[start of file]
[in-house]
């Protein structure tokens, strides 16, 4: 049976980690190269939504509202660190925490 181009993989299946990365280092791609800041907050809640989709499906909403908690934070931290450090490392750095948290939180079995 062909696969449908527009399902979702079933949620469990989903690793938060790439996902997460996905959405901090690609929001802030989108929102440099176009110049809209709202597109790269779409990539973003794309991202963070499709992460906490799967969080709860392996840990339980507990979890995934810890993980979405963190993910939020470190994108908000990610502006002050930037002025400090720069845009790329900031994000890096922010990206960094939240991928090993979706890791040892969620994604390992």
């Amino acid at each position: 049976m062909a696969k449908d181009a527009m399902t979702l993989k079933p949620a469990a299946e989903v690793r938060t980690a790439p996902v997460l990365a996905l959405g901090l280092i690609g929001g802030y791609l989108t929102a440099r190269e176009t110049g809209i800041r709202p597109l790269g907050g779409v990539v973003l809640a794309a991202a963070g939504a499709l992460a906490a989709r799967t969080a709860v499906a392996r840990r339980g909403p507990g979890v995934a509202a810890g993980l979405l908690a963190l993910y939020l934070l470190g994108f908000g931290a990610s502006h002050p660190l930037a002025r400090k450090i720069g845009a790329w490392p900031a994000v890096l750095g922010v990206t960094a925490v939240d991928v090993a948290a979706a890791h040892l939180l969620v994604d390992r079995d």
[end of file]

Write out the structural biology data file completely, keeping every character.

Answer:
[in-house]
């Protein structure tokens, strides 16, 4: 049976980690190269939504509202660190925490 181009993989299946990365280092791609800041907050809640989709499906909403908690934070931290450090490392750095948290939180079995 062909696969449908527009399902979702079933949620469990989903690793938060790439996902997460996905959405901090690609929001802030989108929102440099176009110049809209709202597109790269779409990539973003794309991202963070499709992460906490799967969080709860392996840990339980507990979890995934810890993980979405963190993910939020470190994108908000990610502006002050930037002025400090720069845009790329900031994000890096922010990206960094939240991928090993979706890791040892969620994604390992």
């Amino acid at each position: 049976m062909a696969k449908d181009a527009m399902t979702l993989k079933p949620a469990a299946e989903v690793r938060t980690a790439p996902v997460l990365a996905l959405g901090l280092i690609g929001g802030y791609l989108t929102a440099r190269e176009t110049g809209i800041r709202p597109l790269g907050g779409v990539v973003l809640a794309a991202a963070g939504a499709l992460a906490a989709r799967t969080a709860v499906a392996r840990r339980g909403p507990g979890v995934a509202a810890g993980l979405l908690a963190l993910y939020l934070l470190g994108f908000g931290a990610s502006h002050p660190l930037a002025r400090k450090i720069g845009a790329w490392p900031a994000v890096l750095g922010v990206t960094a925490v939240d991928v090993a948290a979706a890791h040892l939180l969620v994604d390992r079995d």